Accordingly, the amended section 503 created a new prescription requirement encompassing a statutory definition of drugs that may be dispensed only on prescription and specifying the conditions under which these drugs may be dispensed. Before, the law had simply commanded that the labeling of drugs bear adequate directions for use. While the Commission had provided some regulatory suasion,
it had been for the drug manufacturer to make the primary determination as to whether a prescription was necessary; the resulting lack of uniformity had left the retail druggist adrift in identifying his statutory (and health) obligations. One manufacturer might determine that a prescription legend was required for the same drug that a competing manufacturer considered suitable for over-the-counter sale. See H.R. Rep. No. 700, 82d Cong., 1st Sess. 3 (1951). As originally proposed, in H.R. 3298, the amended § 503(b) would have conferred authority on the F.D.A. to issue an administrative list of drugs requiring prescription prior to sale. While this provision was opposed by many drug manufacturers, it remained in the bill as reported out by the House Committee on Interstate and Foreign Commerce. Among the considerations which influenced the Committee in its decision to retain this aspect of the bill was the recognition that "the task of determining which drugs shall be sold only on prescription is, in its nature, essentially a legislative or rule-making function, unsuited for solution solely through the judicial process." H.R. Rep. No. 700, supra at 10.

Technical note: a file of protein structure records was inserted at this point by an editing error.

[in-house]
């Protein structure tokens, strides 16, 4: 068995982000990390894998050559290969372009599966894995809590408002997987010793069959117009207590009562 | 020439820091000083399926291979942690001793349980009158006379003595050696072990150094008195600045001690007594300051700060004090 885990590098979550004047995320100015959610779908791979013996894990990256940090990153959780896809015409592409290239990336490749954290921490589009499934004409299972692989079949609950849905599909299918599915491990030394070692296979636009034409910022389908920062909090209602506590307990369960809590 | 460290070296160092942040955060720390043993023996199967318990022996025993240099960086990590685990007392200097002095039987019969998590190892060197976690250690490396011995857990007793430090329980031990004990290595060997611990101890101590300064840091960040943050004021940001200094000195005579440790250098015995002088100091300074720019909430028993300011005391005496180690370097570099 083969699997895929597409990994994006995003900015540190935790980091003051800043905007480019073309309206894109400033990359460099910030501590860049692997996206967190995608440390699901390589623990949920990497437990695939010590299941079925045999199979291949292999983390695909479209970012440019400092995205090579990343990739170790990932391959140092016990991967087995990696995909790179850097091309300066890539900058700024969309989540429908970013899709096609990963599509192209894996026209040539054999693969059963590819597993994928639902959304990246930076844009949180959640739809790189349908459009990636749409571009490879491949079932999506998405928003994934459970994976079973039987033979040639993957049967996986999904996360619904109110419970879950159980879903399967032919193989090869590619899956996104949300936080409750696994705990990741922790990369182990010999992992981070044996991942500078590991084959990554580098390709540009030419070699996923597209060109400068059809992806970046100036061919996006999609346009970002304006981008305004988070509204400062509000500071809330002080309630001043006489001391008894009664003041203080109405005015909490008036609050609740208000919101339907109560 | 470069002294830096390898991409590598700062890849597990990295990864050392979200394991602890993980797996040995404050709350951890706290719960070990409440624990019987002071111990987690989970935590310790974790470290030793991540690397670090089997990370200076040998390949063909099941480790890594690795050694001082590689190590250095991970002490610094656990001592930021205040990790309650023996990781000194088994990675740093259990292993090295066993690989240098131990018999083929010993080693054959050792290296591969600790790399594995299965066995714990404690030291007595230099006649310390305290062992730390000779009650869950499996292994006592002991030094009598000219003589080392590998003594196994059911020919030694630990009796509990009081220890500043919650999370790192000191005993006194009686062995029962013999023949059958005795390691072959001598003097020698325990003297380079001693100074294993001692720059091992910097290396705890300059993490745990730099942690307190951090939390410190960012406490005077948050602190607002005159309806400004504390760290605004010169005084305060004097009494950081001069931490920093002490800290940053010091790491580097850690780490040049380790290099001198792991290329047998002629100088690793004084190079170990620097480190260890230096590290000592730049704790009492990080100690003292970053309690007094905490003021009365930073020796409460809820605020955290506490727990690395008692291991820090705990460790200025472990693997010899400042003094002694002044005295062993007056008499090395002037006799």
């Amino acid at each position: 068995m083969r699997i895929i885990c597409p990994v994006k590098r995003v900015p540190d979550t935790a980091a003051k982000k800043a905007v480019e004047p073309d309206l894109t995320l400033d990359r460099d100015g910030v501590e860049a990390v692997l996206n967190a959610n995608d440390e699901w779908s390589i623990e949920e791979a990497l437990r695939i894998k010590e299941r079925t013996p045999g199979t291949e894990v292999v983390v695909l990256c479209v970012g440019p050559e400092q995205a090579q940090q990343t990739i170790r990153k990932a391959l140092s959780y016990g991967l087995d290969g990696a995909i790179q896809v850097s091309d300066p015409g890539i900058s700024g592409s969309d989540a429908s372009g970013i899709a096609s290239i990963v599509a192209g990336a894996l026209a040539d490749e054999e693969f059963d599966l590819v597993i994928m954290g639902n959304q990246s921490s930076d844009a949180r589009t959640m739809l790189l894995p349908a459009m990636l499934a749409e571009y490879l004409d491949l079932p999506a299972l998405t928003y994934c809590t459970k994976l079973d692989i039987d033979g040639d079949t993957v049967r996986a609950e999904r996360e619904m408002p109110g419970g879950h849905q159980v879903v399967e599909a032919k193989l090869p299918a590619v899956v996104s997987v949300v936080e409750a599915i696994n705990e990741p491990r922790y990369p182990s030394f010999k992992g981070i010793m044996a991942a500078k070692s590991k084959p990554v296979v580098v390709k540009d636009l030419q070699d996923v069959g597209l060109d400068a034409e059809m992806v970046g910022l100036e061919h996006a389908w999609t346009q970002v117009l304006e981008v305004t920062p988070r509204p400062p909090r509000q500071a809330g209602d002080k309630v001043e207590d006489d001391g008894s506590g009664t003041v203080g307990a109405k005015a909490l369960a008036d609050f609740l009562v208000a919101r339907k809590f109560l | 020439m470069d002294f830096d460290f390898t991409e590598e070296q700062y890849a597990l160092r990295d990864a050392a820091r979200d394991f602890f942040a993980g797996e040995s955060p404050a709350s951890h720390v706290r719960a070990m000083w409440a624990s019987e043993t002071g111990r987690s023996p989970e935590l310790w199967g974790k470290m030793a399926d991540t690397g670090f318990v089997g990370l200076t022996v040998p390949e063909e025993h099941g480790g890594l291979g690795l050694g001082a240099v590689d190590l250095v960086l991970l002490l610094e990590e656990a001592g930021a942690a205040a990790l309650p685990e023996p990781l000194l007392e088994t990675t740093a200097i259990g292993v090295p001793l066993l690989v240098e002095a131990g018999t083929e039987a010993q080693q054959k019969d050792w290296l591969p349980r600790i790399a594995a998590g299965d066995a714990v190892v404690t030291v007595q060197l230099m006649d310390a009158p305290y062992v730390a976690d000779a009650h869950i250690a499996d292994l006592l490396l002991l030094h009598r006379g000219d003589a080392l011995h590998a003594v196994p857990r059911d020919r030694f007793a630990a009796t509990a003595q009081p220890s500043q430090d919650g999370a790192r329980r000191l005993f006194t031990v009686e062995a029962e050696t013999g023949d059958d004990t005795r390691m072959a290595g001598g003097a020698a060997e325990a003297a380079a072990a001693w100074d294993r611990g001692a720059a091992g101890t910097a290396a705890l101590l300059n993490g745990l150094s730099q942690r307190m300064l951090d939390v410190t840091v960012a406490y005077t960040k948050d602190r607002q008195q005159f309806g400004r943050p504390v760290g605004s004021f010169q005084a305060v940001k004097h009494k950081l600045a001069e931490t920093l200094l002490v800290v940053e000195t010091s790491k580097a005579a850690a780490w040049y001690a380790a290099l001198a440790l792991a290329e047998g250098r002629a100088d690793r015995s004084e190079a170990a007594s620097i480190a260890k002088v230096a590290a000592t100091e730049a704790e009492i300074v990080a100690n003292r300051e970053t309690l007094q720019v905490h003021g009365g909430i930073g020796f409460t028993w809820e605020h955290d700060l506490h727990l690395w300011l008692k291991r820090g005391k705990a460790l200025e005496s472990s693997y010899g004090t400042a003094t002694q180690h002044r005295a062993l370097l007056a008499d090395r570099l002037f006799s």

A minority report asserted that "the present method which leaves this determination [of whether a prescription is required] to the courts, should be left unchanged except that a proper standard to be applied in determining whether a drug is dangerous should be incorporated in the statute." Id. at 28. The minority argued that providing the Administrator with power to issue regulations was a "dangerous delegation of authority" which would "add to present difficulties by increased bureaucratic regulation." Id.
H.R. 3298 reached the floor of the House on July 31, 1951, 97 Cong. Rec. 9235 (1951). The minority view on handling the prescription requirement gathered support, on stated grounds both of general principle and of specific hostility to the then Administrator. On August 1, Congressman O'Hara of Minnesota introduced an amendment to strike the sections of the bill providing for the promulgation of an administrative list of drugs requiring a prescription for sale. The amendment carried. In its amended form H.R. 3298 was passed by the House and sent to the Senate, where it was reported out favorably and passed with minor amendments (and no significant debate) on October 15, 1951.
The Senate Committee which considered H.R. 3298 as passed by the House had before it both H.R. 3298 and a companion Senate Bill, S. 1186 with various amendments in the nature of a substitute by Senator Humphrey designed to reintroduce the administrative list. While the Committee ultimately accepted the House version, it noted that the statutory definition simpliciter would be difficult or impossible to administer. The Committee Report explicitly contemplated the formulation of implementing regulations under 21 U.S.C. § 371(a) to effectuate the statutory objective of protecting the public health:
"In order to give this general definition a more precise meaning so that it may be applied with greater uniformity by the drug trade the Administrator can exercise the authority he has under section 701(a) of the Federal Food, Drug, and Cosmetic Act to issue interpretative regulations. It is to be understood that the inclusion of the statutory definition does not, of course, in any way derogate from the Administrator's authority to interpret and enforce the definition through the issuance of any regulations necessary or appropriate to protect the public from indiscriminate ...